Howdy all! Let it be known that rumors of my demise are greatly exaggerated. Seems like a tired record these days, but the hustle and bustle is reaching peak levels. The Halloween party is mere weeks away which brings with it outright panic. This year it is twice the levels thanks to having to do the inside decorations and possibly the cooking along with the massive outdoor trail setup due to Linda still playing the recovery card (yes, I’ve been asking every one of her doctors just how many of those cards are left in the deck – good thing she can’t throw anything in her current state). Waaaay behind on posts for the month, not to mention falling behind on reading the output of the others I follow.
Going with a quick one today so I can get back to prop building. Today’s featured feathered friend is making its second appearance on the blog.
You may recall this rather interesting looking bird is called a Plain Chachalaca – cha-cha-la ca. Our previous sighting was at the Laguna Atascosa National Wildlife Refuge back on our December 2016 trip down the Texas Gulf Coast (link here). This happens to be one of those birds you don’t tend to forget after your first encounter and quick to recall as soon as your ears catch tone of their presence. Their song signature is what led to the name. Cornell declares it sounds like a “raucous” and very repetitive “chac, a lak”. I on the other hand I feel it sounds more like two Bullfrogs being rubbed together in hopes of being able to start a fire. Even their call is annoying as hell – would describe it as what it sounds like when you quickly squeeze the air out of Possum lungs.
Hit the jump to see a few more shots of this Central American chicken.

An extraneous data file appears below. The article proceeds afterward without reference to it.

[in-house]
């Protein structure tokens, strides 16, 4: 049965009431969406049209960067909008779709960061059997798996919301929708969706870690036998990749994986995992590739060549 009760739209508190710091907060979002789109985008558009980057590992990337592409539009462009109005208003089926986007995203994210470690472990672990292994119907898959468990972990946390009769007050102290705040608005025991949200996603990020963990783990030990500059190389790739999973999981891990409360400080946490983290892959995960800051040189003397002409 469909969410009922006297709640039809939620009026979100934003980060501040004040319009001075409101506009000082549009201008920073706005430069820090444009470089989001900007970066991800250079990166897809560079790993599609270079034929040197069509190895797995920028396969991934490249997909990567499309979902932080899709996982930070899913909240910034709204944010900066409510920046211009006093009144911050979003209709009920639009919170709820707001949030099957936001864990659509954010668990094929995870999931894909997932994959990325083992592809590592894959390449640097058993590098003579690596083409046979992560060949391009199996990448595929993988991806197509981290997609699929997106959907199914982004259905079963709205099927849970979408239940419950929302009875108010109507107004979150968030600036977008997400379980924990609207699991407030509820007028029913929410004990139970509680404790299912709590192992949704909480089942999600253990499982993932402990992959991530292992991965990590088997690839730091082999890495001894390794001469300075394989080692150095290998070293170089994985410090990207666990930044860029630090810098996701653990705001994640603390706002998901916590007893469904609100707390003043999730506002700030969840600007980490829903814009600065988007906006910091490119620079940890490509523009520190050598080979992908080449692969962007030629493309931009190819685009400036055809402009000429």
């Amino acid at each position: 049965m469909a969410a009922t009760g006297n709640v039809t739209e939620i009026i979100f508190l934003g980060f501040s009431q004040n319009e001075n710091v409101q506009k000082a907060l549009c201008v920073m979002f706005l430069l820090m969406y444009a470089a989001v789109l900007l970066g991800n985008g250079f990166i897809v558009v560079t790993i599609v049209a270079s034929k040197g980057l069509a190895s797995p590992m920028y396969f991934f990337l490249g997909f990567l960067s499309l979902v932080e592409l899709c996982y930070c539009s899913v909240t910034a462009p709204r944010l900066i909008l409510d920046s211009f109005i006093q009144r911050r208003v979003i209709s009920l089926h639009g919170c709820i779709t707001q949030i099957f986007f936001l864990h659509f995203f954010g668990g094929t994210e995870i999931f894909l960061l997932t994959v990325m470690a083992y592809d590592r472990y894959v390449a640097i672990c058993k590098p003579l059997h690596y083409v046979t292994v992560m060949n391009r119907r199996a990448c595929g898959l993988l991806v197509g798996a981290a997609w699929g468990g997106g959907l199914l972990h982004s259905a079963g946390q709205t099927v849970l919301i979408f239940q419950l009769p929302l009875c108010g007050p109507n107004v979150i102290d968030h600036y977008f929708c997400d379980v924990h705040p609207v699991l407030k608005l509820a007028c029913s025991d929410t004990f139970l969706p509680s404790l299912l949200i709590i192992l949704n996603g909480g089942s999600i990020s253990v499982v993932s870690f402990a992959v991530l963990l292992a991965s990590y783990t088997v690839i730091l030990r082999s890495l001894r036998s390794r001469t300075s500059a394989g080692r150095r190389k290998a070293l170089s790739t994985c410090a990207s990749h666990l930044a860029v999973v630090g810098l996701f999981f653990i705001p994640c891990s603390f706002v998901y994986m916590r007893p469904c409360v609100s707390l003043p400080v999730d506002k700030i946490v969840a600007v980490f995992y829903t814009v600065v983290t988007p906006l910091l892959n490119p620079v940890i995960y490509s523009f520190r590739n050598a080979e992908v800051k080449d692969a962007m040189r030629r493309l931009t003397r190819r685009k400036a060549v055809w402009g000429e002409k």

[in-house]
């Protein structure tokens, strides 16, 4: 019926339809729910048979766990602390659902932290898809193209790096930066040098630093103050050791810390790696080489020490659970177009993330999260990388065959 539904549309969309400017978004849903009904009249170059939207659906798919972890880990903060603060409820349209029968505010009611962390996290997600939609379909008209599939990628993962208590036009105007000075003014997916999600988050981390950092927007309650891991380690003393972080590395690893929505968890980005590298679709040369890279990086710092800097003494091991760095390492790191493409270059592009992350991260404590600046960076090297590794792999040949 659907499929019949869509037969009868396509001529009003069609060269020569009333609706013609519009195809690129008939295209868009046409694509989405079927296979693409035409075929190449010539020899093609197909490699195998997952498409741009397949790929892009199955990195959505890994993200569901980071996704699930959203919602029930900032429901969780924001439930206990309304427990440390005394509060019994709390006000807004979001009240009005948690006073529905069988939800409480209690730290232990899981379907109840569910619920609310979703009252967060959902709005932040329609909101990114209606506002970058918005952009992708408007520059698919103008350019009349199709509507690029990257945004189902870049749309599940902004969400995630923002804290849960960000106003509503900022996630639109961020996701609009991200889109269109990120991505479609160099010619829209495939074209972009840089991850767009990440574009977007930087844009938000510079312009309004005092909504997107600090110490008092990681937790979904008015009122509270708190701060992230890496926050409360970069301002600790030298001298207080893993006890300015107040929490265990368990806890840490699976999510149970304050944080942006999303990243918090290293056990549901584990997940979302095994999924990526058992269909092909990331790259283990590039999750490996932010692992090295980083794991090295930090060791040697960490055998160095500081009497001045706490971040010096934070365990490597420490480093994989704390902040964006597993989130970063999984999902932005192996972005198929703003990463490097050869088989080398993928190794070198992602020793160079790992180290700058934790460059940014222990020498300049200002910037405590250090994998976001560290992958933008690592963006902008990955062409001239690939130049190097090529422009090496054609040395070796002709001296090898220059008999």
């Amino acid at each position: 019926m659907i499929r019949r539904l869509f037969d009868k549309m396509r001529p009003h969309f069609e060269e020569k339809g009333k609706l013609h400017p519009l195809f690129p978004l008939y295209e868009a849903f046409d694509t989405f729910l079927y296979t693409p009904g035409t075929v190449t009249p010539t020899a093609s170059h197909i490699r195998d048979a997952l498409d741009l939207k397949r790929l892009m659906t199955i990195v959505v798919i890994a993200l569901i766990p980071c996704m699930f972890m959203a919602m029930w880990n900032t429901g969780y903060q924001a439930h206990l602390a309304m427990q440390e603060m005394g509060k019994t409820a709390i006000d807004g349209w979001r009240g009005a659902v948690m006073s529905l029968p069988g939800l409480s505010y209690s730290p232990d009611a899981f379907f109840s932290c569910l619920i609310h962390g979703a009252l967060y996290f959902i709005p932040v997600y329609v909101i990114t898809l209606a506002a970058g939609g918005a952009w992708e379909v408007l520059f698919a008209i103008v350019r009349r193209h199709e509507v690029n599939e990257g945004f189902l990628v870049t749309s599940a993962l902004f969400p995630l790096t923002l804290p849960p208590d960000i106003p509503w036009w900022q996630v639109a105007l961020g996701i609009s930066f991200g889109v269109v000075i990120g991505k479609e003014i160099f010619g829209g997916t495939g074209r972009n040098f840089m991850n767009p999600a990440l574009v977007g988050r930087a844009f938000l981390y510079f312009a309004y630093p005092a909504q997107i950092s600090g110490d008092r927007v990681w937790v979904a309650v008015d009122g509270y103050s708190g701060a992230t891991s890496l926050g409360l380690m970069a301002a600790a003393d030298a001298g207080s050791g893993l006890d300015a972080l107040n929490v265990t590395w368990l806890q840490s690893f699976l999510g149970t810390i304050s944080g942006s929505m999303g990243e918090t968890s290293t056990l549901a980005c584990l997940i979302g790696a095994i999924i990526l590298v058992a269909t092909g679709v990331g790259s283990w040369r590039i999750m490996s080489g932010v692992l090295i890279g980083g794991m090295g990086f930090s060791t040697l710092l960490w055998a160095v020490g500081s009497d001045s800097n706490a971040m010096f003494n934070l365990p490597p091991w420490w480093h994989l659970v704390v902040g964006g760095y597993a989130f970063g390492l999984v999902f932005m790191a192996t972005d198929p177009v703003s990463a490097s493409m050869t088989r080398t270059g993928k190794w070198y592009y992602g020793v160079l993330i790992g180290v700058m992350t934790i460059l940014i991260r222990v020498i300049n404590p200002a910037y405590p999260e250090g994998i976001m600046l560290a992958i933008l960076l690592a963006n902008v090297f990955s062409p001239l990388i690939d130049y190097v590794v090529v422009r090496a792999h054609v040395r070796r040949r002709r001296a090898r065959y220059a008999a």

Continue reading Bomb Chachalaca
Greetings everyone, welcome to November albeit a bit late to the month. I was sitting down after a night of traveling around the countryside assessing various Halloween haunts (picking up ideas for our annual haunted trail) and heard the clank of the blog counter resetting as the clock crested the witching hour. That sound is definitely more intimidating during the September and October months thanks to an extremely busy schedule – November is a different story – it is actually welcomed since It means I can re-dedicate myself to something I enjoy second to experiencing the event itself – that’s talking (err typing) about the experiences. A perspective that I believe most outdoor bloggers can relate to. The only downside right now is I used up all my pre-processed images to get me through the previous months. That can be easily overcome as in the case of today’s triple F (featured feathered friend).
I still have a tremendous amount of blog material from our trips down the Texas Gulf Coast. Took a run through the folder last night and thought this cute Warbler would be worthy of introducing to my readers. This particular specimen was found at the Valley Nature Birding Center in Weslaco, Texas. You may be familiar with this location already as it was the place that gave me the national bird of Costa Rico (link here), the Inca Dove (link here) and that darling of a Warbler the Black and White (link here) to name a few. The Birding Center is a neatly tucked away gem of a birding hotspot posing as a generic park in the middle of town – go through the visitor center and out the back gates and you find yourself standing in six acres of an elaborate forest ecosystem.
Hit the jump to find out what this new bird to my list is called! Continue reading Where’s the Hat and Boots?